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In the NFL, balancing technology with tradition.
How television has changed the game.
Upon further review…
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The annual analytics contest explores statistical innovations in football — how the game is played and coached.
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By John Ingoldsby
NEW YORK – The NFL’s grand experiment of live streaming a game for the first time ever may someday be viewed as the day that opened the floodgates to a new way for the world to watch football.
Just three days after the Jacksonville Jaguars beat the Buffalo Bills in London, Hans Schroeder from the NFL and Ken Fuchs from Yahoo Sports, which carried the game, provided their early feedback to an audience attending the annual Sports Business Journal’s Sports Media & Technology conference.
The duo deemed the breakthrough broadcast viewed by approximately 15 million people worldwide as a win, which Schroeder summed up by saying, “It was a resounding statement of success and overwhelming reaction with most everyone saying what we wanted to hear, ‘Wow, it looks like TV.’”
As the Senior Vice President of Media Strategy for Business Development and Sales, Schroeder said he watched the game with a large group of colleagues in a conference room at the NFL’s New York headquarters.
“We had about 30 devices, including tablets, phones, and PCs, with Commissioner Roger Goodell connected in as well,” stated Schroeder. “It was great, and the quality of the video was remarkable, and we were all very excited in the room and felt good about it.”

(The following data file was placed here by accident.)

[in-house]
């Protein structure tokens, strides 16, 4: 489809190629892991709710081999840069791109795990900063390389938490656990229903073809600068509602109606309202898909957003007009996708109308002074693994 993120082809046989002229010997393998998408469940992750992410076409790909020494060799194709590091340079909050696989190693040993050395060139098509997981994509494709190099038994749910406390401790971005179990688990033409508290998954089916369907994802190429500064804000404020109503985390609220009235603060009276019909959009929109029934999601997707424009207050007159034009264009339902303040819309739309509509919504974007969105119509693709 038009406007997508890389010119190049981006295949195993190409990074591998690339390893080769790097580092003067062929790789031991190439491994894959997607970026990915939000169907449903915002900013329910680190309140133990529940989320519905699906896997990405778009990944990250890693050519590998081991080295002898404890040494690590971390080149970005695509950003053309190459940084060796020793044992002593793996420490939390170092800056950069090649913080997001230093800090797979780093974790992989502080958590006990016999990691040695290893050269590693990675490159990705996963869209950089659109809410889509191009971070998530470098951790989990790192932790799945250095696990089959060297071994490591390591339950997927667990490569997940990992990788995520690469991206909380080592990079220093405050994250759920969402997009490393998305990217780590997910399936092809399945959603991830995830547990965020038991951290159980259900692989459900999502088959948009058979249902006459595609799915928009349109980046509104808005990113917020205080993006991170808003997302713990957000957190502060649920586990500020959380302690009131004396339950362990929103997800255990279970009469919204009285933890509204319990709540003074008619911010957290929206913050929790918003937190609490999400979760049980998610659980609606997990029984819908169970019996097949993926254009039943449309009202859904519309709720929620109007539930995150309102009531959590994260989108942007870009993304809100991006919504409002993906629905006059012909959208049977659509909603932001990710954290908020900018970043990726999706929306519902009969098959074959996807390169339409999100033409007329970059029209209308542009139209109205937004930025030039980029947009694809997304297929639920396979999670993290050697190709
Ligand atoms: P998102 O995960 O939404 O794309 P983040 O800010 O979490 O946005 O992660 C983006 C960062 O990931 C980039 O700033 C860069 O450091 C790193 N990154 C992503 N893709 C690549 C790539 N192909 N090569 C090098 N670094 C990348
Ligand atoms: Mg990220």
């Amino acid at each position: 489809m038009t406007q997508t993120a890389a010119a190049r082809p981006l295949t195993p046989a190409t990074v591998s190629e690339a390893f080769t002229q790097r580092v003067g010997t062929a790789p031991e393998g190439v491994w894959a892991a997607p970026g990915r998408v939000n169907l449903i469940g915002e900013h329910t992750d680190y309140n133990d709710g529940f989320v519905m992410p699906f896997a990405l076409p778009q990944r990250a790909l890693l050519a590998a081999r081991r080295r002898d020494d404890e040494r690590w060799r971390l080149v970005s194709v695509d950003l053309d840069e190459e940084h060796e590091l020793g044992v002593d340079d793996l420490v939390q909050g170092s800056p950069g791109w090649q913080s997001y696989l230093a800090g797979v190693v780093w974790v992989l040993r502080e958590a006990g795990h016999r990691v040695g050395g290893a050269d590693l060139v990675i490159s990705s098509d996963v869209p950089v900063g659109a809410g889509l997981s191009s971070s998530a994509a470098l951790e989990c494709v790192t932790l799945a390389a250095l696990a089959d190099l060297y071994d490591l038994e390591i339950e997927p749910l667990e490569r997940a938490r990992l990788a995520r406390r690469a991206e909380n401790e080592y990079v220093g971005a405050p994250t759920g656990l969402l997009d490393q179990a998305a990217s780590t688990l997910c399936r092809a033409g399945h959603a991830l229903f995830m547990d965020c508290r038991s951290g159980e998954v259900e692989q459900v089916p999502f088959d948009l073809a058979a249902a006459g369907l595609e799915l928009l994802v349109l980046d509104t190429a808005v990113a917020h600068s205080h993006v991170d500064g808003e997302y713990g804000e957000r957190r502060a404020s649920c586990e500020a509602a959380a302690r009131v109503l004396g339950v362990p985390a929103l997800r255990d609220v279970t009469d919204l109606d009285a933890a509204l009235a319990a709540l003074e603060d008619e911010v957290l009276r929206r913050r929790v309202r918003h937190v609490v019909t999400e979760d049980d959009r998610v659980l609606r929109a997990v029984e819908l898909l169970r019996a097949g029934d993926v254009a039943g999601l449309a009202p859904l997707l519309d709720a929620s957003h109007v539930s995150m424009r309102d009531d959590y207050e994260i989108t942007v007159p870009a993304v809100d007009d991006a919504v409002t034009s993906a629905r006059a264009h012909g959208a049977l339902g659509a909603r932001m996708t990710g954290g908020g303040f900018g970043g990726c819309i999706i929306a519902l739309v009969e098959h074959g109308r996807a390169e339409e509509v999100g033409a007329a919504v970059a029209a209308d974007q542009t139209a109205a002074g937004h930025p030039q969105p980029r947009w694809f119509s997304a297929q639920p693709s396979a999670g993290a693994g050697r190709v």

Importantly, the excitement beyond the room and around the globe was equally upbeat, with Fuchs, the Vice President and Group Lead of Yahoo Sports & Finance and Product Partnerships, saying, “We reached every part of the Globe with one-third of the viewers being international in 185 countries.”
Schroeder added, “Ultimately, this will make a difference in how we think about game distribution, with the most exciting aspect being the opportunity to enjoy watching live sports on digital.”
The game itself, which was produced by CBS for Yahoo Sports, also helped as the third-ever 9:30 am EST start time kicked off a competitive 34-31 game that captured viewers’ attention.
“The early-morning is an interesting time slot that holds an appeal here, but of course it’s prime time for instance in Eastern Europe,” said Schroeder. We only had one commercial break in the third quarter so we received significant feedback that it felt like more action, and our only regret was that there was no overtime.”
Now, with the game over, what comes next?
“We have a lot to think through and a lot of work to do as we build off the real insights we received from the scale and size of digital,” Schroeder said. “We learned that this is a real and viable experience that is out there for viewers, and we are excited that we can unlock an even bigger audience for NFL football worldwide.”